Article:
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The demand for test match cricket

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Author Info

  • Michael Hynds
  • Ian Smith

Abstract

Within an allocation of time framework, a demand function for test match cricket in Britain is estimated using 248 observations of daily attendances drawn from 52 matches over the period 1984 to 1992. We find that the time intensity of international cricket does have a mild deterrence effect on attendance as earnings rise. Consistent with other studies in the economics of sport, there is evidence that uncertainty of outcome augments demand. However, it is cricket, demographic and day specific, rather than economic, variables which account for most of the demand variation. The introduction in 1991 of test match cricket on Sundays added over 4000 spectators to total attendances.

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File URL: http://www.informaworld.com/openurl?genre=article&doi=10.1080/135048594358078&magic=repec&7C&7C8674ECAB8BB840C6AD35DC6213A474B5
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Bibliographic Info

Article provided by Taylor & Francis Journals in its journal Applied Economics Letters.

Volume (Year): 1 (1994)
Issue (Month): 7 ()
Pages: 103-106

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Handle: RePEc:taf:apeclt:v:1:y:1994:i:7:p:103-106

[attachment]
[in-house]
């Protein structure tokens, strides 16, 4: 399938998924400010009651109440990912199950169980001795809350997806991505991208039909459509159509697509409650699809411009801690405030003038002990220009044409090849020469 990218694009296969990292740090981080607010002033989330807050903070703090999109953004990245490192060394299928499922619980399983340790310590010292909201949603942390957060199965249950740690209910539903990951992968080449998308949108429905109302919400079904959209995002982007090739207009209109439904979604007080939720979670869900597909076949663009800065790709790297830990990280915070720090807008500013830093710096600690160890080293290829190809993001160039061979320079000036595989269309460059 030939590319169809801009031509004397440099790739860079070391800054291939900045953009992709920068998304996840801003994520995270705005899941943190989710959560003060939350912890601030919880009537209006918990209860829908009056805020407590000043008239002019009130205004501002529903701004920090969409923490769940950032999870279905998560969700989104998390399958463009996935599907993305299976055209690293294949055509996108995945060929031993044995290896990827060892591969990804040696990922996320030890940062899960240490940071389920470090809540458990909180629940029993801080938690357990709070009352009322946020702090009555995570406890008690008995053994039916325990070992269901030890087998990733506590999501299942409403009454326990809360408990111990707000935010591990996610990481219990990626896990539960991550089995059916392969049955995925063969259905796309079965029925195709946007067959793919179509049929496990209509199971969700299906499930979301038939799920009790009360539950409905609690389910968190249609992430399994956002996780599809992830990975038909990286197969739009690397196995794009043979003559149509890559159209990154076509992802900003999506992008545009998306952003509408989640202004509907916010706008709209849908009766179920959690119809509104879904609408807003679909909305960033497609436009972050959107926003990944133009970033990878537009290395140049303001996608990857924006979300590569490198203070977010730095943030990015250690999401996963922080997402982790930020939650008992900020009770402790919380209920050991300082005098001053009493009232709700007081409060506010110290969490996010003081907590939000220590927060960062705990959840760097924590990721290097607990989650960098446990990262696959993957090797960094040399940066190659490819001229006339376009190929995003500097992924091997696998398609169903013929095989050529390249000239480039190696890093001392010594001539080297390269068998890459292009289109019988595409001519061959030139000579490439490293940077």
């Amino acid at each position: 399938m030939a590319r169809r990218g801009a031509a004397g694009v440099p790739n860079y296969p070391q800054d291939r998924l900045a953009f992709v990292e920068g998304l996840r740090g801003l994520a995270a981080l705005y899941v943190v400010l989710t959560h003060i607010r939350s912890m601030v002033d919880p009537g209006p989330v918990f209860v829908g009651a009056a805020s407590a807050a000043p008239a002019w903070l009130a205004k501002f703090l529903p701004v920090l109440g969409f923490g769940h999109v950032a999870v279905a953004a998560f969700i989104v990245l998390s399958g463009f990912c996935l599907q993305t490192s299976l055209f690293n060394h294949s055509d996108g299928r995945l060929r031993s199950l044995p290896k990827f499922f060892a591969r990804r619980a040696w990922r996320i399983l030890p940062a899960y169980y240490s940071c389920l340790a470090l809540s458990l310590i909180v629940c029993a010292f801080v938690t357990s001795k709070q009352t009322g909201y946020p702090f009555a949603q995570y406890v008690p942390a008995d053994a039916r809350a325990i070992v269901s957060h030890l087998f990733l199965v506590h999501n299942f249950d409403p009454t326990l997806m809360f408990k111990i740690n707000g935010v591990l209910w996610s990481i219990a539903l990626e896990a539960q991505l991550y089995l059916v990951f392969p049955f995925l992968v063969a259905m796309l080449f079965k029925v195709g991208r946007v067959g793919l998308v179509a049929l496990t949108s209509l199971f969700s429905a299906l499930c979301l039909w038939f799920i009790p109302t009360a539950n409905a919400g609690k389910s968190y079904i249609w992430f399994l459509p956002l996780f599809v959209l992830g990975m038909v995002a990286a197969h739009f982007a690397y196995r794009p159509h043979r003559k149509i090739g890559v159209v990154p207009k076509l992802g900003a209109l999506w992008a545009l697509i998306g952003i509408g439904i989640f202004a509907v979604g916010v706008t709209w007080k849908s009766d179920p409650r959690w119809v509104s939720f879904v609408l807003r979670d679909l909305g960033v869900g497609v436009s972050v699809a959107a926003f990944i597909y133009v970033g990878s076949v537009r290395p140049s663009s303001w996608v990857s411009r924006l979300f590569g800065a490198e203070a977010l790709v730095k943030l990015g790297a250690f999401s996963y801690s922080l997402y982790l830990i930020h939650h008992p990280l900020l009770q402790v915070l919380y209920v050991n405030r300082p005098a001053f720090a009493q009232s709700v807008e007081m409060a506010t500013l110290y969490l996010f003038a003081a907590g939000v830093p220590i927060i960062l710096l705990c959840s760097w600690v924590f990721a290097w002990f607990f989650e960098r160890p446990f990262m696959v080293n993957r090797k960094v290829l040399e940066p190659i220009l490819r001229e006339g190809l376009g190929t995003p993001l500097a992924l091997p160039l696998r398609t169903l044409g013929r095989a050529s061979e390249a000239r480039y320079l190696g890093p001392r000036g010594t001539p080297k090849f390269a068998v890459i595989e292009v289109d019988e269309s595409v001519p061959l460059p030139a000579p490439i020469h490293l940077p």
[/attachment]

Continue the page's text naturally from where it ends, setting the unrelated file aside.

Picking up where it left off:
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Cited by:
  1. Men-Andri Benz & Leif Brandes & Egon Franck, 2006. "Do Soccer Associations Really Spend on a Good Thing? Empirical Evidence on Heterogeneity in the Consumer Response to Match Uncertainty of Outcome," Working Papers 0048, University of Zurich, Institute for Strategy and Business Economics (ISU), revised 2008.
  2. Kevin Alavy & Alison Gaskell & Stephanie Leach & Stefan Szymanski, 2006. "On the Edge of Your Seat: Demand for Football on Television and the Uncertainty of Outcome Hypothesis," Working Papers 0631, International Association of Sports Economists & North American Association of Sports Economists.
  3. Mongeon, Kevin & Winfree, Jason, 2012. "Comparison of television and gate demand in the National Basketball Association," Sport Management Review, Elsevier, vol. 15(1), pages 72-79.

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